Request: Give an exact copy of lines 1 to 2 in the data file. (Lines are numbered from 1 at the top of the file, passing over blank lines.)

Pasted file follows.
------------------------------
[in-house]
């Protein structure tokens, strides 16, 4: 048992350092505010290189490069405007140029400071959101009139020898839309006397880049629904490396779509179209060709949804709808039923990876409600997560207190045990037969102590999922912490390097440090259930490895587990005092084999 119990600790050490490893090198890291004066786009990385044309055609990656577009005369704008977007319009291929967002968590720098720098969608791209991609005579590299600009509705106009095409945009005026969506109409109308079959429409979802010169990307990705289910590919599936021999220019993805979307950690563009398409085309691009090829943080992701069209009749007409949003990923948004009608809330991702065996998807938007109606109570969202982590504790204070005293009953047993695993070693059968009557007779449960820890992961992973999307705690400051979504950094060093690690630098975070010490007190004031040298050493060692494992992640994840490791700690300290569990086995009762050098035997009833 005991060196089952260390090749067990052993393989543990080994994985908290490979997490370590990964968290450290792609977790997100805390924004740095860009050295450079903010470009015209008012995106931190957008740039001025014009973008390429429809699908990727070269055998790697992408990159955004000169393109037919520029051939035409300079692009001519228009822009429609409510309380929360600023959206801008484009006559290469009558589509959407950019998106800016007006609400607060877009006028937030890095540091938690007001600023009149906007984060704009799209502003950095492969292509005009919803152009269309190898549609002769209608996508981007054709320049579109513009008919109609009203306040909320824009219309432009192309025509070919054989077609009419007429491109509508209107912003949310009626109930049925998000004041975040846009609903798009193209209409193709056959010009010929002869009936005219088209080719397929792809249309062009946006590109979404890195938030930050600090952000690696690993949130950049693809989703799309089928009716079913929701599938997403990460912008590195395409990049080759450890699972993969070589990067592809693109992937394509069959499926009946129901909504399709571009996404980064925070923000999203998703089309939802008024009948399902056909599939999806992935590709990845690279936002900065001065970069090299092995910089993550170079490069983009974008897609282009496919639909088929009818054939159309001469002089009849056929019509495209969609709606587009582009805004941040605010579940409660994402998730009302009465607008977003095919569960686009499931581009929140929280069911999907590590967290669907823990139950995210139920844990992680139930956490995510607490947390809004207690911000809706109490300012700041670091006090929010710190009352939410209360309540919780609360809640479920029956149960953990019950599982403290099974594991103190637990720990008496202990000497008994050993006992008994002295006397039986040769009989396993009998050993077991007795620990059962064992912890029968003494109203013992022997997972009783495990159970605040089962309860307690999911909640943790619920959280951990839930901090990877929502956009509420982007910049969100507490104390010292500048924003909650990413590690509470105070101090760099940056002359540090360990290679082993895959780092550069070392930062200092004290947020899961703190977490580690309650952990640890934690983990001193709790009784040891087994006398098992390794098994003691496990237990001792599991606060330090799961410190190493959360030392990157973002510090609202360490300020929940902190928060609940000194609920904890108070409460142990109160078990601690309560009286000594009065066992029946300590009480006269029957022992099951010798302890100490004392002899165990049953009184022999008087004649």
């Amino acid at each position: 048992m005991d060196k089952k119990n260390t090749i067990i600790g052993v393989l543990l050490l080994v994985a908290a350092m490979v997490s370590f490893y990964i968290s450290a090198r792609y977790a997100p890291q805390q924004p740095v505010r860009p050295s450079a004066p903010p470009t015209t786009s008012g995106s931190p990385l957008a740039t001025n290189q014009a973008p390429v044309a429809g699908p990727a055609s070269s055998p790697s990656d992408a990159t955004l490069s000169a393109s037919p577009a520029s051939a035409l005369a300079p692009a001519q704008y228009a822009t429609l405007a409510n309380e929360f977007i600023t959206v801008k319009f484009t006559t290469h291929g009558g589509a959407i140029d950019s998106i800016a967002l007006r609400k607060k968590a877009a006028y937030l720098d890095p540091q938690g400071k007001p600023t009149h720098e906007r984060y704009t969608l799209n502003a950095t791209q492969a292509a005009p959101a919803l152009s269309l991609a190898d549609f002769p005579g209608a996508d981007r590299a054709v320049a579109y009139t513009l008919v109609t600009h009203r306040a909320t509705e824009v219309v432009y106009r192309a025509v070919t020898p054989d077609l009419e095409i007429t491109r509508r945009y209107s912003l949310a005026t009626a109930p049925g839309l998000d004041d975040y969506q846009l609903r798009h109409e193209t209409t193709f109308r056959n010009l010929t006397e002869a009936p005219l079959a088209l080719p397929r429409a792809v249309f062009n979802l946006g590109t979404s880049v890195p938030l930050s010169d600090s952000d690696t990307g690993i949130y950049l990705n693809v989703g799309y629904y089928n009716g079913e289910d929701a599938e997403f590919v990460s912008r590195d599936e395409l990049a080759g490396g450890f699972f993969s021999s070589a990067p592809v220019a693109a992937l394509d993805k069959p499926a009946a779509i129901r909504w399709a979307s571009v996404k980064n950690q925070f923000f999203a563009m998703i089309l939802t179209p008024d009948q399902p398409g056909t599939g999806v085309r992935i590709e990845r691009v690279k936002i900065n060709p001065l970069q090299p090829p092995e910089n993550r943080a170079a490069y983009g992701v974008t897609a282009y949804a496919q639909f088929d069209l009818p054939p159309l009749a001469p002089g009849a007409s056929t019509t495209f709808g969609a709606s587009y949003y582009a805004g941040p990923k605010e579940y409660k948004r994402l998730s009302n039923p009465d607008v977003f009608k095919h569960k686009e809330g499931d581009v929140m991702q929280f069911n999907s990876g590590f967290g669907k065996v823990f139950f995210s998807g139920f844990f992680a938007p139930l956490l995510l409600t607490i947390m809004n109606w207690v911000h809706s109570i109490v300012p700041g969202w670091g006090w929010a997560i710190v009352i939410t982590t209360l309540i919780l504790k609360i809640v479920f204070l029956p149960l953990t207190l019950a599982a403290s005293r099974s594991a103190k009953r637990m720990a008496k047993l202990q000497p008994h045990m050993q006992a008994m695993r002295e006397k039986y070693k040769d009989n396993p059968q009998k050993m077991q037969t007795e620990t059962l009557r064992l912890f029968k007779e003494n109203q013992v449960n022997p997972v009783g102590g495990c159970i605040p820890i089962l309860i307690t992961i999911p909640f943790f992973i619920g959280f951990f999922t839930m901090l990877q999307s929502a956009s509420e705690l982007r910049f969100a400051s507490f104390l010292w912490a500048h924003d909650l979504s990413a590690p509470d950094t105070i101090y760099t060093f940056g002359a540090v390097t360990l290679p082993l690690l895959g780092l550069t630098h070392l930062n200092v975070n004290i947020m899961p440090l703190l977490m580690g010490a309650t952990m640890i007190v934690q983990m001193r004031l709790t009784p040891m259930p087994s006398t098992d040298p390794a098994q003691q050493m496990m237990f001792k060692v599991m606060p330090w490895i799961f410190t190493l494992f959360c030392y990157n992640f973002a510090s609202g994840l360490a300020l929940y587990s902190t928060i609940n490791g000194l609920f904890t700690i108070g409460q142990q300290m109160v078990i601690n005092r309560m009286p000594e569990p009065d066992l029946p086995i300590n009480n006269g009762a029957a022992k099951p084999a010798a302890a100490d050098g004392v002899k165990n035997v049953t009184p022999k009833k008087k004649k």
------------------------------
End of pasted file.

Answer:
[in-house]
């Protein structure tokens, strides 16, 4: 048992350092505010290189490069405007140029400071959101009139020898839309006397880049629904490396779509179209060709949804709808039923990876409600997560207190045990037969102590999922912490390097440090259930490895587990005092084999 119990600790050490490893090198890291004066786009990385044309055609990656577009005369704008977007319009291929967002968590720098720098969608791209991609005579590299600009509705106009095409945009005026969506109409109308079959429409979802010169990307990705289910590919599936021999220019993805979307950690563009398409085309691009090829943080992701069209009749007409949003990923948004009608809330991702065996998807938007109606109570969202982590504790204070005293009953047993695993070693059968009557007779449960820890992961992973999307705690400051979504950094060093690690630098975070010490007190004031040298050493060692494992992640994840490791700690300290569990086995009762050098035997009833 005991060196089952260390090749067990052993393989543990080994994985908290490979997490370590990964968290450290792609977790997100805390924004740095860009050295450079903010470009015209008012995106931190957008740039001025014009973008390429429809699908990727070269055998790697992408990159955004000169393109037919520029051939035409300079692009001519228009822009429609409510309380929360600023959206801008484009006559290469009558589509959407950019998106800016007006609400607060877009006028937030890095540091938690007001600023009149906007984060704009799209502003950095492969292509005009919803152009269309190898549609002769209608996508981007054709320049579109513009008919109609009203306040909320824009219309432009192309025509070919054989077609009419007429491109509508209107912003949310009626109930049925998000004041975040846009609903798009193209209409193709056959010009010929002869009936005219088209080719397929792809249309062009946006590109979404890195938030930050600090952000690696690993949130950049693809989703799309089928009716079913929701599938997403990460912008590195395409990049080759450890699972993969070589990067592809693109992937394509069959499926009946129901909504399709571009996404980064925070923000999203998703089309939802008024009948399902056909599939999806992935590709990845690279936002900065001065970069090299092995910089993550170079490069983009974008897609282009496919639909088929009818054939159309001469002089009849056929019509495209969609709606587009582009805004941040605010579940409660994402998730009302009465607008977003095919569960686009499931581009929140929280069911999907590590967290669907823990139950995210139920844990992680139930956490995510607490947390809004207690911000809706109490300012700041670091006090929010710190009352939410209360309540919780609360809640479920029956149960953990019950599982403290099974594991103190637990720990008496202990000497008994050993006992008994002295006397039986040769009989396993009998050993077991007795620990059962064992912890029968003494109203013992022997997972009783495990159970605040089962309860307690999911909640943790619920959280951990839930901090990877929502956009509420982007910049969100507490104390010292500048924003909650990413590690509470105070101090760099940056002359540090360990290679082993895959780092550069070392930062200092004290947020899961703190977490580690309650952990640890934690983990001193709790009784040891087994006398098992390794098994003691496990237990001792599991606060330090799961410190190493959360030392990157973002510090609202360490300020929940902190928060609940000194609920904890108070409460142990109160078990601690309560009286000594009065066992029946300590009480006269029957022992099951010798302890100490004392002899165990049953009184022999008087004649």